Evil doesn’t always look ugly, it can look classy

We often operate with certain stereotypical conceptions of things. For example, in most traditions, evil is depicted as an ugly, grotesque being, maybe with horns protruding from the head. 
 
However, what defines an evil person is not their appearance, but their conscience, their motivation, their worldview. The Bhagavad-gita, in its sixteenth chapter, discusses divine and demoniac natures in terms of qualities. People who are evil may look attractive, as is seen in the Mahabharata. Its primary villains are the Kauravas who are human beings, and their head, Duryodhana, is in his own way handsome and charismatic. He amasses a huge following, not just among his own brothers, but also among various kings across the world. Despite his apparent attractiveness, he is unconscionably evil.   
The Gita (16.15) states that the demoniac often acquire trappings of success such as wealth and an illustrious peer circle by which they can pull off a class act. In fact, when evil is ugly, it’s easy to identify and to stay away from it. But when evil appears classy, it’s much easier to get seduced by it and subjected to it. By understanding that evil is more a matter of inner intention and disposition rather than of outer appearance, we can become more discerning about who we associate with, who we let ourselves get attracted to, and most importantly, who we let ourselves be influenced by. If people are acting to fulfill their lower drives such as lust, anger and greed, they are evil, even if they look attractive. If they are acting to trigger those drives in others so as to exploit others, then they are insidiously evil, even if they are considered celebrities in contemporary society.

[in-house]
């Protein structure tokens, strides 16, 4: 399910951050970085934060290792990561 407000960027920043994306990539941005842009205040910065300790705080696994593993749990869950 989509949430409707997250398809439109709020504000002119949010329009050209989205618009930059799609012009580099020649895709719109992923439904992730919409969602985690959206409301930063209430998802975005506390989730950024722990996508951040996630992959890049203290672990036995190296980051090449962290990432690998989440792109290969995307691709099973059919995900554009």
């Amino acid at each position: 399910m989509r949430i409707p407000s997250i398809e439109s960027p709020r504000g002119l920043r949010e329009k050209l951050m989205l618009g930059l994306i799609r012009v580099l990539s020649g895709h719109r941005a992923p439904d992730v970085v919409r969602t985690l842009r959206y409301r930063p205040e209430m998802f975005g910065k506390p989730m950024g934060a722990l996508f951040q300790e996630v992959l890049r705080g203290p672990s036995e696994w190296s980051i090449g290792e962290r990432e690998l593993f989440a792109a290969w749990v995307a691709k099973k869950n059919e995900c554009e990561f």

By studying the Gita regularly, we can gain the penetrating vision by which to see beyond people’s superficial appearances to the actual substance of their character.
 
*Verse 16.15 – “The demoniac person thinks: “So much wealth do I have today, and I will gain more according to my schemes. So much is mine now, and it will increase in the future, more and more. He is my enemy, and I have killed him, and my other enemies will also be killed. I am the lord of everything. I am the enjoyer. I am perfect, powerful and happy. I am the richest man, surrounded by aristocratic relatives. There is none so powerful and happy as I am. I shall perform sacrifices, I shall give some charity, and thus I shall rejoice.” In this way, such persons are deluded by ignorance”*
 
*Think it over:*
 
How do you conceive evil? What stereotype is it  based on?
 
How do the Gita and the Mahabharata depict evil?
 
How can we identify evil?